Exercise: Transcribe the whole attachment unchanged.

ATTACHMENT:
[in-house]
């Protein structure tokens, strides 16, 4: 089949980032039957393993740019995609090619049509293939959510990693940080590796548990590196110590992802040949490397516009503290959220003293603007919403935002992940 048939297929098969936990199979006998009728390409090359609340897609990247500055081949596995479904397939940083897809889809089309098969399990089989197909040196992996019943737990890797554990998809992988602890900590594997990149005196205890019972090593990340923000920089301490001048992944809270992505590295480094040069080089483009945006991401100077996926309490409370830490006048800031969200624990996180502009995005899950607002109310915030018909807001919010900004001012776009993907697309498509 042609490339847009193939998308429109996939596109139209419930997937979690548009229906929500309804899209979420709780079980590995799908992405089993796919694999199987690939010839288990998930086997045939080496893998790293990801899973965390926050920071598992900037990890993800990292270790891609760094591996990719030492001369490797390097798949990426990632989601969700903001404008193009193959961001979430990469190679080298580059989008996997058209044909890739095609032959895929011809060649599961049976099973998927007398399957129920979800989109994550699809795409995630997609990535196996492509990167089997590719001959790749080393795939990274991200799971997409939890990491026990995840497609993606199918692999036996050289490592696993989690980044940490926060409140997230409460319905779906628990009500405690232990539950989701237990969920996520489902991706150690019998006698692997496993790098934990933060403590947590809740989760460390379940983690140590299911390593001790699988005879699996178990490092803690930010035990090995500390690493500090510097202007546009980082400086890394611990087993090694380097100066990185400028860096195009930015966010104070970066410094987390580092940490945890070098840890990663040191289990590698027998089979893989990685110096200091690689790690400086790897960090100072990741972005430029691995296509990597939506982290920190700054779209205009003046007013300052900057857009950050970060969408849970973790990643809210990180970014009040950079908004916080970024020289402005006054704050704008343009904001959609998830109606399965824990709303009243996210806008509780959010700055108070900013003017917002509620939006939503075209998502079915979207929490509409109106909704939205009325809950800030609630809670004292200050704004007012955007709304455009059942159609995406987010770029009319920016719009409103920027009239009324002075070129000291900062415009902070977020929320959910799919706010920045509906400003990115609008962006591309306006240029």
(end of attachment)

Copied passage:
[in-house]
């Protein structure tokens, strides 16, 4: 089949980032039957393993740019995609090619049509293939959510990693940080590796548990590196110590992802040949490397516009503290959220003293603007919403935002992940 048939297929098969936990199979006998009728390409090359609340897609990247500055081949596995479904397939940083897809889809089309098969399990089989197909040196992996019943737990890797554990998809992988602890900590594997990149005196205890019972090593990340923000920089301490001048992944809270992505590295480094040069080089483009945006991401100077996926309490409370830490006048800031969200624990996180502009995005899950607002109310915030018909807001919010900004001012776009993907697309498509 042609490339847009193939998308429109996939596109139209419930997937979690548009229906929500309804899209979420709780079980590995799908992405089993796919694999199987690939010839288990998930086997045939080496893998790293990801899973965390926050920071598992900037990890993800990292270790891609760094591996990719030492001369490797390097798949990426990632989601969700903001404008193009193959961001979430990469190679080298580059989008996997058209044909890739095609032959895929011809060649599961049976099973998927007398399957129920979800989109994550699809795409995630997609990535196996492509990167089997590719001959790749080393795939990274991200799971997409939890990491026990995840497609993606199918692999036996050289490592696993989690980044940490926060409140997230409460319905779906628990009500405690232990539950989701237990969920996520489902991706150690019998006698692997496993790098934990933060403590947590809740989760460390379940983690140590299911390593001790699988005879699996178990490092803690930010035990090995500390690493500090510097202007546009980082400086890394611990087993090694380097100066990185400028860096195009930015966010104070970066410094987390580092940490945890070098840890990663040191289990590698027998089979893989990685110096200091690689790690400086790897960090100072990741972005430029691995296509990597939506982290920190700054779209205009003046007013300052900057857009950050970060969408849970973790990643809210990180970014009040950079908004916080970024020289402005006054704050704008343009904001959609998830109606399965824990709303009243996210806008509780959010700055108070900013003017917002509620939006939503075209998502079915979207929490509409109106909704939205009325809950800030609630809670004292200050704004007012955007709304455009059942159609995406987010770029009319920016719009409103920027009239009324002075070129000291900062415009902070977020929320959910799919706010920045509906400003990115609008962006591309306006240029």